Experts Join Twitter Chat to Discuss Sports-Related Head Injuries in Kids

WINSTON-SALEM, N.C. (Dec. 1, 2014) – The Childress Institute for Pediatric Trauma (@injuredkids) will host a Twitter chat at #HelmetSelfie to discuss prevention and treatment options to reduce head injuries in kids on Tuesday, Dec. 2, from 1-2 p.m. EST. Head and face injuries can be reduced by nearly 50 percent if a helmet is worn during bicycle and all-terrain vehicle activities. Richard Childress Racing drivers and other sports figures are supporting the campaign by posting photos of themselves wearing helmets to encourage helmet use.


The chat will discuss:

  • Latest research about children’s head injuries
  • Education about how to protect kids from head injuries during recreation and sports
  • Advocacy suggestions for parents/families, athletes, trainers, physicians and coaches
  • Signs and symptoms of a possible concussion
  • Treatment options


Experts participating in the chat include:

  • Valerie Maholmes, Eunice Kennedy Shriver National Institute of Child Health and Human Development (NICHD)
  • Kristy Arbogast and Dr. Mark Zonfrillo, The Children’s Hospital of Philadelphia, Center for Injury Research and Prevention
  • Buddy Curry, Former NFL player; Kids and Pros Football Experience, co-founder
  • Ashley Donahue, Certified athletic trainer
  • Gerry Gioia, Children’s National Medical Center, Division Chief & Professor of Pediatric Neuropsychology
  • Soren Johnson, Wake Forest Baptist Medical Center and bike safety advocate
  • J. Wayne Meredith, Childress Institute for Pediatric Trauma/Wake Forest Baptist
  • Jason Mihalik, Matthew Gfeller Sport-Related Traumatic Brain Injury Research Center
  • Alex Powers, Wake Forest Baptist Medical Center, Assistant Professor of Neurosurgery
  • Judy Pulice, National Athletic Trainers’ Association, National Manager of State Legislative Affairs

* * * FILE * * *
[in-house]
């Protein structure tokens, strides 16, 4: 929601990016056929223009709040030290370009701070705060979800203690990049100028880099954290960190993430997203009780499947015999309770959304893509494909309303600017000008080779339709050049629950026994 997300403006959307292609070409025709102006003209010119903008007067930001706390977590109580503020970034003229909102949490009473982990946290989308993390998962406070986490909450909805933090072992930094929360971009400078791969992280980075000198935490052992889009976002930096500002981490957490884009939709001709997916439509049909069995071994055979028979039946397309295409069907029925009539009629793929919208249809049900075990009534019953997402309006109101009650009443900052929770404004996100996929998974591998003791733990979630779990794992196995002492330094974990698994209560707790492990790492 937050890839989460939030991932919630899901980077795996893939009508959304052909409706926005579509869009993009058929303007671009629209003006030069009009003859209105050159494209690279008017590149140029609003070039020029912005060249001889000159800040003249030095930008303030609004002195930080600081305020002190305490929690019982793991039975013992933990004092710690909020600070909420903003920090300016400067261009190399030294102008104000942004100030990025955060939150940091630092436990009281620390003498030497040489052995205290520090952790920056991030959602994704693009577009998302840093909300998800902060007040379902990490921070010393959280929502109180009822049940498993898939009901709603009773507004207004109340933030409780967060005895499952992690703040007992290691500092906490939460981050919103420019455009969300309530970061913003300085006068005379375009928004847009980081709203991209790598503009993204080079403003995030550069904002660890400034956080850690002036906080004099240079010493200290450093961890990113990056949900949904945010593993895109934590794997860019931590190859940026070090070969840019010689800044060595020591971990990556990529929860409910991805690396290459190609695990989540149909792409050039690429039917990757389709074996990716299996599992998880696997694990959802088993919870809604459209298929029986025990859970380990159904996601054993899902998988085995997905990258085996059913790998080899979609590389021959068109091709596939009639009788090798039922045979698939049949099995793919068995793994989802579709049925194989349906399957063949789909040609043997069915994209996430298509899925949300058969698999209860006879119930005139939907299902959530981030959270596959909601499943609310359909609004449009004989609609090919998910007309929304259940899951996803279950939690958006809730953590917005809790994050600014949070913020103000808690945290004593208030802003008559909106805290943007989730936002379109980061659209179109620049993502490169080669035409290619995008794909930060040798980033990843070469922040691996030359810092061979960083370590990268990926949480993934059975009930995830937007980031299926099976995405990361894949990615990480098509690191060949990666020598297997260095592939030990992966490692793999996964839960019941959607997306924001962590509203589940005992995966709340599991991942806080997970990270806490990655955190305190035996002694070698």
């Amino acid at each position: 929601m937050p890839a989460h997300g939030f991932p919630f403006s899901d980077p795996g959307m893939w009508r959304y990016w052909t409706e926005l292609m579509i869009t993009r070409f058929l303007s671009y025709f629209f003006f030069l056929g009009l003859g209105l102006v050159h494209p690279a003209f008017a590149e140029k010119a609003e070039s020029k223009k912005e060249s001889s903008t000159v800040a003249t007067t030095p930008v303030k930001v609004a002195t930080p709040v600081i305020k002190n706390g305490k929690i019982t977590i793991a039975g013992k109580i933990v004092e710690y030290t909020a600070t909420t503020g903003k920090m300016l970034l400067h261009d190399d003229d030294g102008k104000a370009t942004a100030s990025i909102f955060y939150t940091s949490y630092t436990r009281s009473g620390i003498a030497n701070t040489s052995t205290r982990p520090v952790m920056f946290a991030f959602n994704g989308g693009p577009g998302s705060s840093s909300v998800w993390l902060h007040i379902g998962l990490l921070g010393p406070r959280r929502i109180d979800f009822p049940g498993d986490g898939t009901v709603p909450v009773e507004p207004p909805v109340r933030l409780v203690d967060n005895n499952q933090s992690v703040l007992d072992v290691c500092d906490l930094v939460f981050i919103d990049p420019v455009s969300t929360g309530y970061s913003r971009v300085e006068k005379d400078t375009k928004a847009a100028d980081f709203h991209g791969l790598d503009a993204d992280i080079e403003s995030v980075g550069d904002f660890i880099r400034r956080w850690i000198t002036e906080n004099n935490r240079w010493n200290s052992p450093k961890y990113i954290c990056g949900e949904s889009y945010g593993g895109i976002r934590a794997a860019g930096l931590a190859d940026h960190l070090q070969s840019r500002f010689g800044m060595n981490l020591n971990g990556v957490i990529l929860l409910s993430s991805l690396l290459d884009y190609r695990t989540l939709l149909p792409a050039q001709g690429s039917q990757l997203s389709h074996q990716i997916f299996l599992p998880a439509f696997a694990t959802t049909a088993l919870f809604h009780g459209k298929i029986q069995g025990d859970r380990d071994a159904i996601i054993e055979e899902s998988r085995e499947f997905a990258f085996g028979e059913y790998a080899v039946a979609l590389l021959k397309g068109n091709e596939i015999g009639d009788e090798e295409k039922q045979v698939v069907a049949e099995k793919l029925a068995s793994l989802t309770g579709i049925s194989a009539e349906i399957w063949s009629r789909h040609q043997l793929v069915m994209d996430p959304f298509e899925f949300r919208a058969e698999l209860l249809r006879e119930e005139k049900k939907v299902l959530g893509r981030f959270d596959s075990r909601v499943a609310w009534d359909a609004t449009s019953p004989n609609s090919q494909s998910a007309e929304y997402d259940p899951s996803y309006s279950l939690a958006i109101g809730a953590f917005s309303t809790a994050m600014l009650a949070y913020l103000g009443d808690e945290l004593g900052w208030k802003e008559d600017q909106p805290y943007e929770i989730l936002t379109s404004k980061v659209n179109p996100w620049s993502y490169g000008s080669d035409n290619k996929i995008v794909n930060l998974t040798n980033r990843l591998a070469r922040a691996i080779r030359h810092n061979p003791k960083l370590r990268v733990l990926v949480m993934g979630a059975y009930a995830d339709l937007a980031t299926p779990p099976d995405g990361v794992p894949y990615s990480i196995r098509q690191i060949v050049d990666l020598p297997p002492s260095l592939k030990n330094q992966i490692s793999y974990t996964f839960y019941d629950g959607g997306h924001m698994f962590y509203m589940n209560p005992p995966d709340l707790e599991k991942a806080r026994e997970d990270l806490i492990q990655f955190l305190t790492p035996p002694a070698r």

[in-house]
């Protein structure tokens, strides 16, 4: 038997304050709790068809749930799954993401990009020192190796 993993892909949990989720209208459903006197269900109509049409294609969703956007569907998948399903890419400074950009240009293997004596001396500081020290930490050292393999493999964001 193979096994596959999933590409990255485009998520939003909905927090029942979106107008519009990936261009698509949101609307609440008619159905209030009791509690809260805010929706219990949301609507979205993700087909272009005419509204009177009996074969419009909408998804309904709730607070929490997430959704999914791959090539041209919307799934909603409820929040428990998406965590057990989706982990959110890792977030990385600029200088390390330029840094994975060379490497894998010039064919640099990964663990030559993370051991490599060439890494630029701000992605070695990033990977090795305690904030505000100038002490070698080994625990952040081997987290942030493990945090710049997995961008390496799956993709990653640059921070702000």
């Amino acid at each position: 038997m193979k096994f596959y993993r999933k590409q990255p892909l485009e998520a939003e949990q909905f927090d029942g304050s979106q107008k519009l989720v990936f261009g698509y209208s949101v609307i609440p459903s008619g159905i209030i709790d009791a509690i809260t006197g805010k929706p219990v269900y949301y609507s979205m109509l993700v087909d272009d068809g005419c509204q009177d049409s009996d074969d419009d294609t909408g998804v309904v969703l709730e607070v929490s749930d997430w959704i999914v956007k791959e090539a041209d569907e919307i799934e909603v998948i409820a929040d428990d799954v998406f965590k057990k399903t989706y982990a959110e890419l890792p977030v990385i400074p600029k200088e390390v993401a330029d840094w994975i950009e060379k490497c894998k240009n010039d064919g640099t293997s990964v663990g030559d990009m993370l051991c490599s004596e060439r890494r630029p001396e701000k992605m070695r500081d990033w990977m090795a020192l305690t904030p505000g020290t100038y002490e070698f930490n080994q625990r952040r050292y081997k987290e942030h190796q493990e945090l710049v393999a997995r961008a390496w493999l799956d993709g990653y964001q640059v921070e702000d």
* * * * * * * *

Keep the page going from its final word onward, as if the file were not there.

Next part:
• Rick Rauck and colleagues – biking advocates
  • Peter Schaffer, sports agent
  • Joel Stitzel, Virginia Tech-Wake Forest University Center for Injury Biomechanics, Biomedical Engineering Program Leader
  • Richard Childress Racing drivers and teams


Each year, U.S. emergency departments treat an estimated 173,285 sports- and recreation-related traumatic brain injuries, including concussions, among children and adolescents from birth to 19 years old, which equals almost 20 injured children every hour.* A concussion is a brain injury and all are serious, with most concussions occurring without loss of consciousness. Proper use of helmets and recognition of head injuries can prevent injury or even death.


To learn more about the signs of concussions in kids, and other serious injuries to children, visit, or find the Childress Institute via social media on Twitter @injuredkids, and


About the Childress Institute for Pediatric Trauma

The Childress Institute for Pediatric Trauma helps injured kids get the best care, when they need it the most. Life-threatening injury is the No. 1 killer of kids in America causing nearly 10,000 deaths each year – more than all other causes combined. The Childress Institute invests resources in research, education and advocacy to improve the treatment for critically injured children in the U.S. The Childress Institute was founded at and receives considerable support from Wake Forest Baptist Medical Center, and was established through the generosity of Richard and Judy Childress. For more information, please visit


Media contact: Kara Thompson, 336-713-1625,


*The numbers provided are according to statistics from the Centers for Disease Control and Prevention. For more info, please visit